3. Cape Town
    Joined
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    12 Nov '08 05:02
    Originally posted by Penguin
    He seems to have 3 reasons for believing in a deity:
    I strongly suspect that they are really 3 justifications he uses to himself or others when explaining his religious belief which he holds for other completely different reasons that he either doesn't know, doesn't understand, simply cant put into words or feels that others would not accept as valid.
    It is normal human behavior to give an excuse for doing something, if we feel we cannot give the real reason, or even feel that the real reason is too complicated we make up an excuse that fits, or use an excuse that we believe is at least partially true.
  4. Joined
    11 Nov '05
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    12 Nov '08 09:46
    If everything I don't know nothing about was a proof of the existance of a god, then the gods would be swirling around everywhere...

    The existance of a god doesn't obiously mean the existance of a christian god. It could be any god, known or unknown. Of the same reason that the existance of a Watch-maker doesn't have to be Me, it could be any Watch-maker. Right?

    Believeing in the christian god is, by me, a very complicated way to believe in a god. There are many more appealing gods to believe in.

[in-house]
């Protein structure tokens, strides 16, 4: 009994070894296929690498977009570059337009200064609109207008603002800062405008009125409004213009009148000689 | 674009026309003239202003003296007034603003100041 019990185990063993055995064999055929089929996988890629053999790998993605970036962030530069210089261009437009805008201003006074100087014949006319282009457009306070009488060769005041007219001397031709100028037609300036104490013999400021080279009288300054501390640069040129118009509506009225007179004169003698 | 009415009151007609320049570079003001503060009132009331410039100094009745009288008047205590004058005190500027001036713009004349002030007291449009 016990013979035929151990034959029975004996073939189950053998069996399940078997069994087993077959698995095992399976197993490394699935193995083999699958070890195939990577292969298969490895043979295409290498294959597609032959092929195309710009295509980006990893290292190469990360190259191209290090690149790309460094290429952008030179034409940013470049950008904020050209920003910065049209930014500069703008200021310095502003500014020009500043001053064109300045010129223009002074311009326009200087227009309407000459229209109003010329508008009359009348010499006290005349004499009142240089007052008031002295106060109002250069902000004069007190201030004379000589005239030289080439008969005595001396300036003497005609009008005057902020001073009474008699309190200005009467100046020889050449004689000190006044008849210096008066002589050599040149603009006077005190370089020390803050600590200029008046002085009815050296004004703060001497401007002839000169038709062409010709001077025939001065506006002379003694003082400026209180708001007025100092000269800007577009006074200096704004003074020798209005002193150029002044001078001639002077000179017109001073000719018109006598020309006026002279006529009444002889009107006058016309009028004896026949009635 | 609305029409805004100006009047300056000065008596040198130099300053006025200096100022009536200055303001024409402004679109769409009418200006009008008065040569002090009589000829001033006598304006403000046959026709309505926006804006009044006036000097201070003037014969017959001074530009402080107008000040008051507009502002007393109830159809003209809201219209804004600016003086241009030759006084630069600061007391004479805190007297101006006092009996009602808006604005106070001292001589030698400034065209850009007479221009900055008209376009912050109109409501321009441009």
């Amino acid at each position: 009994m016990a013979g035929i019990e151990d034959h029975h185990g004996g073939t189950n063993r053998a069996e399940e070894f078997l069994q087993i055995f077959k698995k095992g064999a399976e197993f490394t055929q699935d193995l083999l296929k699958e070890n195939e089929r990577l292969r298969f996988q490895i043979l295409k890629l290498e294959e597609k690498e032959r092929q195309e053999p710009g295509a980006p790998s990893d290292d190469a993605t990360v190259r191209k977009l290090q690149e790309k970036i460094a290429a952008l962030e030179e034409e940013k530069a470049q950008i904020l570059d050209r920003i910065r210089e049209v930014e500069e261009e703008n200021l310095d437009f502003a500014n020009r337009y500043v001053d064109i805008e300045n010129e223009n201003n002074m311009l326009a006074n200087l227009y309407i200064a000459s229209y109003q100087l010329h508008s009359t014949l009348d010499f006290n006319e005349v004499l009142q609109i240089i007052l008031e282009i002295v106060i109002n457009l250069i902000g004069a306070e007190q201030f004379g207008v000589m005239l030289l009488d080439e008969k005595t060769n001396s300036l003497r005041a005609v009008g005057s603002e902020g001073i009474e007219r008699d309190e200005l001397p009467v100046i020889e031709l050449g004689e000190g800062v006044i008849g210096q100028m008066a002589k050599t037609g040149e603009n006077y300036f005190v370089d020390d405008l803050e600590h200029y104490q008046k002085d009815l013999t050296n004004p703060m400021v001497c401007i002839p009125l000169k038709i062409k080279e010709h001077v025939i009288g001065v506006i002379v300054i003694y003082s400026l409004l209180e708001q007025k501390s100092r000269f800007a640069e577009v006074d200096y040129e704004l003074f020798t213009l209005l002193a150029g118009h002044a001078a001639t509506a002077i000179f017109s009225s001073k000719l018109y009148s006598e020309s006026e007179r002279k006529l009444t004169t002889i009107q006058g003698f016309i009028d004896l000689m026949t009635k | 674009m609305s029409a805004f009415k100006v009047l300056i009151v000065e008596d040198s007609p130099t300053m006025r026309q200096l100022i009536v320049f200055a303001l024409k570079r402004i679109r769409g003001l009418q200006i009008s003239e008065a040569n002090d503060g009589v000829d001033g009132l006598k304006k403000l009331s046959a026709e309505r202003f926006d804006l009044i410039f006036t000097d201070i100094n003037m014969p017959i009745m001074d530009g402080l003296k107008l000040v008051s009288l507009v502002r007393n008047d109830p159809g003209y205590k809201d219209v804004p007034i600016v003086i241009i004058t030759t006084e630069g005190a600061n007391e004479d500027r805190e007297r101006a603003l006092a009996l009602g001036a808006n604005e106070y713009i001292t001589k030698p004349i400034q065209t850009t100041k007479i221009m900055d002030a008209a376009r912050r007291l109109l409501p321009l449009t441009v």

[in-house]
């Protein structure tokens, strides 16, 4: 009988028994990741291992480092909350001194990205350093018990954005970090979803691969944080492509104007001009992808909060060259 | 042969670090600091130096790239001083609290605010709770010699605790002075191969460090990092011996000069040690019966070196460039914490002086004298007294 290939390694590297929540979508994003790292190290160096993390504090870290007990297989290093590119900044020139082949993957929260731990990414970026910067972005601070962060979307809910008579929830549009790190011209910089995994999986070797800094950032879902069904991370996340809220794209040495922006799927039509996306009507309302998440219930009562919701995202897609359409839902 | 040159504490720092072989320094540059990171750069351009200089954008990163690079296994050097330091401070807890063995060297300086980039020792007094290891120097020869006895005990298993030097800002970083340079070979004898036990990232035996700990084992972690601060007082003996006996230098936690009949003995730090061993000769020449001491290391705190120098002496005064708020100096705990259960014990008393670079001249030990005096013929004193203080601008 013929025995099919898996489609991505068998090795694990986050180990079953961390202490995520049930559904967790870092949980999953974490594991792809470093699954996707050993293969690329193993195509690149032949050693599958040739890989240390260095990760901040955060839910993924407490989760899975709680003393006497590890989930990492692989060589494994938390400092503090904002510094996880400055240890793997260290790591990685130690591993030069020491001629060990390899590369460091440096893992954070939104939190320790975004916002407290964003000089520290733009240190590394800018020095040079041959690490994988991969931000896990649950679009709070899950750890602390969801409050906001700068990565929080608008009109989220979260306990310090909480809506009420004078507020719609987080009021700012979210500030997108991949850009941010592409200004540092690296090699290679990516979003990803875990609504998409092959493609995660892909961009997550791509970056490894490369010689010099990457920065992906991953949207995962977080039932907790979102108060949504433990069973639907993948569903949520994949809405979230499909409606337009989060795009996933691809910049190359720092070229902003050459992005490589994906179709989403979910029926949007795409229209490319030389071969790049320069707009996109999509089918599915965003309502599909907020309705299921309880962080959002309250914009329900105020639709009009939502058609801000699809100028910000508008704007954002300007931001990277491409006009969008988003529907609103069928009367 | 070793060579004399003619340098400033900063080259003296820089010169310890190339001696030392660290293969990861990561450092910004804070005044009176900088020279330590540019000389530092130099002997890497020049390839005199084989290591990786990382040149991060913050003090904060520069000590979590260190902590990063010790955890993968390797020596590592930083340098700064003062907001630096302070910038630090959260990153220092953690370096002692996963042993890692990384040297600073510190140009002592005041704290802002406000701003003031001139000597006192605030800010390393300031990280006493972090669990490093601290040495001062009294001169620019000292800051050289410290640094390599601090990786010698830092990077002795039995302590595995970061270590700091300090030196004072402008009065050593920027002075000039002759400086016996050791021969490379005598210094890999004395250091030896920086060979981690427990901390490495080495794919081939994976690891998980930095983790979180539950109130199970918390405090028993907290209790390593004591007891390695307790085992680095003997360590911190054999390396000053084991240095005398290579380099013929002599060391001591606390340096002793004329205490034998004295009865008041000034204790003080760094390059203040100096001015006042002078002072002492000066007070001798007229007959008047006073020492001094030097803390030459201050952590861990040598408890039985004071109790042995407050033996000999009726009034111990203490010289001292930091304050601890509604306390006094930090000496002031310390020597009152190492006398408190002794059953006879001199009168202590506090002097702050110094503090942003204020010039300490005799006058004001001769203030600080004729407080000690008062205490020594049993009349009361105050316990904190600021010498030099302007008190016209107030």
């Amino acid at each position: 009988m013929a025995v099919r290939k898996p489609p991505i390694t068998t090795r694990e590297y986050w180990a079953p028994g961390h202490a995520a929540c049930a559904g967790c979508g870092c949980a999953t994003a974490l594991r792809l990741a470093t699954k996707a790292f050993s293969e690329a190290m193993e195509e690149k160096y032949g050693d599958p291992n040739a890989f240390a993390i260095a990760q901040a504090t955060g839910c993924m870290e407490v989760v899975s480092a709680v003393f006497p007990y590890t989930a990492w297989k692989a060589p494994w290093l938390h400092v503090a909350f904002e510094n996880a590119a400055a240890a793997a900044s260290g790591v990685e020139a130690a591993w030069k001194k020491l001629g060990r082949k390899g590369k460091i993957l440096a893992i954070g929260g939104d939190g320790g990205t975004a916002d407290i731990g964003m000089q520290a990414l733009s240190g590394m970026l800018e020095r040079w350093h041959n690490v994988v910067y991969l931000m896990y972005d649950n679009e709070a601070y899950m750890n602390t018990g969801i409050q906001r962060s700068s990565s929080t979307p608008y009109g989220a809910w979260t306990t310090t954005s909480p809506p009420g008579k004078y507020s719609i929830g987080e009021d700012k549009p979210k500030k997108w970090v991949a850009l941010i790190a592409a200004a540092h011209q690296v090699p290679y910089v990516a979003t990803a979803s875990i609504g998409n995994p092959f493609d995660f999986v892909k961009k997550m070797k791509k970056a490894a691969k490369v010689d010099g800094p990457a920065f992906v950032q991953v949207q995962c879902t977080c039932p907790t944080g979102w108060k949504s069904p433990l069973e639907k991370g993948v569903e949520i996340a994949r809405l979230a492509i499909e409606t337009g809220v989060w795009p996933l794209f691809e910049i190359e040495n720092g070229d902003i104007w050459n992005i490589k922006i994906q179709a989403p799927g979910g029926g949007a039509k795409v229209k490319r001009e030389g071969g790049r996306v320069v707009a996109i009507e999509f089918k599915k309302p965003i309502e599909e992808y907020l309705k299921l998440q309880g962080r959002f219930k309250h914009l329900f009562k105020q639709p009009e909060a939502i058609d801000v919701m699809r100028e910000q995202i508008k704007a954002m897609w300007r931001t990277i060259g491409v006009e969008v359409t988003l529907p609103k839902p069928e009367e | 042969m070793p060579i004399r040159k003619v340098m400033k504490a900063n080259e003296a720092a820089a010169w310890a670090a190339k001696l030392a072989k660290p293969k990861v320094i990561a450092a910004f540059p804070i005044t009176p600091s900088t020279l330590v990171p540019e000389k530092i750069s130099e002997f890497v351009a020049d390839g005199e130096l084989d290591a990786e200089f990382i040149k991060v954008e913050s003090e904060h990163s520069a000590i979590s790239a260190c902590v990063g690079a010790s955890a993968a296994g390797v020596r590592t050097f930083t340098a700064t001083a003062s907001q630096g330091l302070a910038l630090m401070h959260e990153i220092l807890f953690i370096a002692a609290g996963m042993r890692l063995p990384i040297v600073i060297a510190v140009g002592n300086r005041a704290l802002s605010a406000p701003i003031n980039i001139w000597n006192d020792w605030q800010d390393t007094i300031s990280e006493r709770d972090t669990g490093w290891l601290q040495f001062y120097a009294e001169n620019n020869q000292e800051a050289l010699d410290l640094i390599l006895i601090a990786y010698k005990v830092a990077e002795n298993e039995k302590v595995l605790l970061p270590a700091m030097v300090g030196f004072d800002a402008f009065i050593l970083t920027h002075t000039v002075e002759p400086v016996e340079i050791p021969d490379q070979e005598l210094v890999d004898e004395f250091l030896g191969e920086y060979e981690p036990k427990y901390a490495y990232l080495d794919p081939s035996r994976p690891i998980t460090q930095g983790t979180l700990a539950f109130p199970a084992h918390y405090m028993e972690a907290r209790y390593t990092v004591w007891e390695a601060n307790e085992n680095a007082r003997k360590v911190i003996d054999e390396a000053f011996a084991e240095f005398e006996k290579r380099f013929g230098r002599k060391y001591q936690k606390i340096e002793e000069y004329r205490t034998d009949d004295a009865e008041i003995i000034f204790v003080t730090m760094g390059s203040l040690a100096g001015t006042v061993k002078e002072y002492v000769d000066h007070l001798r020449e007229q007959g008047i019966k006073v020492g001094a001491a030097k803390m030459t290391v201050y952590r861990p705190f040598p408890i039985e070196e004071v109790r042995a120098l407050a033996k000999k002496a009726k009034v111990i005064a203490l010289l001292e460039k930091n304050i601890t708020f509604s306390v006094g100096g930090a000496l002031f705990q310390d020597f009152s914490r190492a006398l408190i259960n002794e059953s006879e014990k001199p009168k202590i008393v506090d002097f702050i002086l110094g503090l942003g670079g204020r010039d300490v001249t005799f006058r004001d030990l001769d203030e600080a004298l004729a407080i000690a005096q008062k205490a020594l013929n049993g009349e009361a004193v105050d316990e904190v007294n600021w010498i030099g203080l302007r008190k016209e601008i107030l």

5. Standard memberblack beetle
    Black Beastie
    Scheveningen
    Joined
    12 Jun '08
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    12 Nov '08 11:13
    Originally posted by Penguin
    Some of you may recall a thread that I started little over a year ago entitled "A Religious Scientist"

    http://www.redhotpawn.com/board/showthread.php?threadid=77215

    about the head of the Human Genome Project, Francis S. Collins, who is a respected evolutionary biologist and also a born-again Christian. I was trying to understand how someone so clearly ...[text shortened]... ntly. It'll be interesting to see what he makes of it.

    --- Penguin.
    Regarding the three reasons:

    1. So what? Years ago the people could not understand the nature of the rainbow and they assumed that it was a "divine message". Whatever we ignore "today" we may understand it "tomorrow" -and this is fine with me;